You see it as you drive north from Highway 6 and 50 near the Utah/Nevada stateline, a pointed mountain isolated from the mountains around it. This special mountain, called Spring Mountain or Gandy Mountain, harbors a fantastic cave, Crystal Ball Cave, as well as warm springs.
On this hot summer day, after a visit to the Devil's Gate slot canyon, we took refuge in Gandy Warm Springs. We came prepared with lawn chairs, life jackets, goggles, and float tubes.
The water, a tepid 80 degrees Fahrenheit (with the name Warm Springs, you always think the water should be warmer!), cascades into the pool as well as flows out of a small cave tucked under some ferns. Average flow is 9,000 gallons per minute.
Here is Desert Boy exploring the cave entrance.
Water drips constantly at the entrance, providing a unique habitat out in the desert.
The cave, Beware Cave, is not large and requires dipping your head almost underwater to get to a chamber with a higher ceiling.
It's not to be taken lightly, as a man died here in 2003, leaving behind a grieving wife and small children. If you do go, follow safe caving rules: go with other people, wear proper equipment, let someone know where you're going. The proper equipment is especially important. The gear I choose to wear in this cave: helmet, multiple lights, and goggles. The cave follows a narrow corridor back to a small room (about 10 ft wide by 15 ft long) that loops around a rock formation in the middle. You can feel the water entering the cave from the back side, and from what I've been able to find, some SCUBA divers went back into it and found that it got smaller and smaller, with no air chamber beyond. Throughout the cave it's very easy to bump your head, and the current pushes you strongly. There is some flowstone in the cave, but not too much else that's particularly scenic. In short, you're not missing much if you skip this cave. The most scenic part is right at the entrance, looking out at the rest of the spring from under the ferns.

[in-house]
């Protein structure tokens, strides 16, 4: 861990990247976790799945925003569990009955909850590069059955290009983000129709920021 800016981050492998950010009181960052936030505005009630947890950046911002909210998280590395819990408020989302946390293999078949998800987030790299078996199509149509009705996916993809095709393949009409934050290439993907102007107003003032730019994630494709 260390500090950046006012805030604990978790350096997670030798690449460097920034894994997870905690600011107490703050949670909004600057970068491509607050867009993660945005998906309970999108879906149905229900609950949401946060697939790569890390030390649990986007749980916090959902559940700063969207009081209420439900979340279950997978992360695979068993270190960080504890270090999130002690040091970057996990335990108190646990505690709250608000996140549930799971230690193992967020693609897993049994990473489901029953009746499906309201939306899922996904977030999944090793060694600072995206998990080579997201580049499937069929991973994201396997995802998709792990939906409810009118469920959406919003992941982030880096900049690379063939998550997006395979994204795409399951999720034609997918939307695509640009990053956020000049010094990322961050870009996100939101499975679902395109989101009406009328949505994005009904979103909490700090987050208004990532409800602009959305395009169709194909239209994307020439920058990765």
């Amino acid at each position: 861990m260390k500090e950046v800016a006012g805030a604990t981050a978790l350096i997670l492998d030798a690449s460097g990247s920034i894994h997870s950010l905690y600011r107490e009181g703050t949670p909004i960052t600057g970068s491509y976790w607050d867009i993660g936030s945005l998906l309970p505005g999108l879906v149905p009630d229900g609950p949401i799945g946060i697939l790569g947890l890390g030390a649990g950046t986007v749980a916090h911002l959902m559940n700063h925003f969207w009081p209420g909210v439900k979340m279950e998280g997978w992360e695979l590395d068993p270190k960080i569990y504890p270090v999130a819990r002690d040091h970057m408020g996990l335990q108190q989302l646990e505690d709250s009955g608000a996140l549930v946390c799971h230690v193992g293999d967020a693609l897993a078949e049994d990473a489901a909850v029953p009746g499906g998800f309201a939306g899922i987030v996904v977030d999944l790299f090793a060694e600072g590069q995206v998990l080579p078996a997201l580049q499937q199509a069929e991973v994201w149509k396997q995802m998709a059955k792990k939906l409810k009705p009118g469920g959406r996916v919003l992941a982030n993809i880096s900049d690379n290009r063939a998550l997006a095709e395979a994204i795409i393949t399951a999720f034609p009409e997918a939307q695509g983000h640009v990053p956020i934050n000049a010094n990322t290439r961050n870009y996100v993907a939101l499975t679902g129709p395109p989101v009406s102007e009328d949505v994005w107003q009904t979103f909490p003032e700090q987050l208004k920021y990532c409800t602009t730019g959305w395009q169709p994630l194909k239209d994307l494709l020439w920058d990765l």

Out in the daylight, there's plenty of fun to be had. With goggles or a mask, you can check out the native speckled dace that live in the spring. These two-inch long fish swim around the edges of the spring. Desert Girl also enjoyed picking up the non-native Melanoides shell. They are a mollusk commonly found in aquariums, and unfortunately someone dumped their aquarium into the Warm Spring, and now the non-native mollusk is taking over the habitat. That's particularly bad because Gandy Warm Springs is home to a tiny springsnail, Pyrgulopsis saxatilis, found nowhere else in the entire world. (To learn more, check out chapter 11 in my book Great Basin National Park: A Guidebook to the Park and Surrounding Area.) It's also really cool to look at the base of the waterfall through goggles.
Something else that's spectacular about Gandy Warm Springs is the diversity of dragonflies and damselflies. Here are a few that we saw: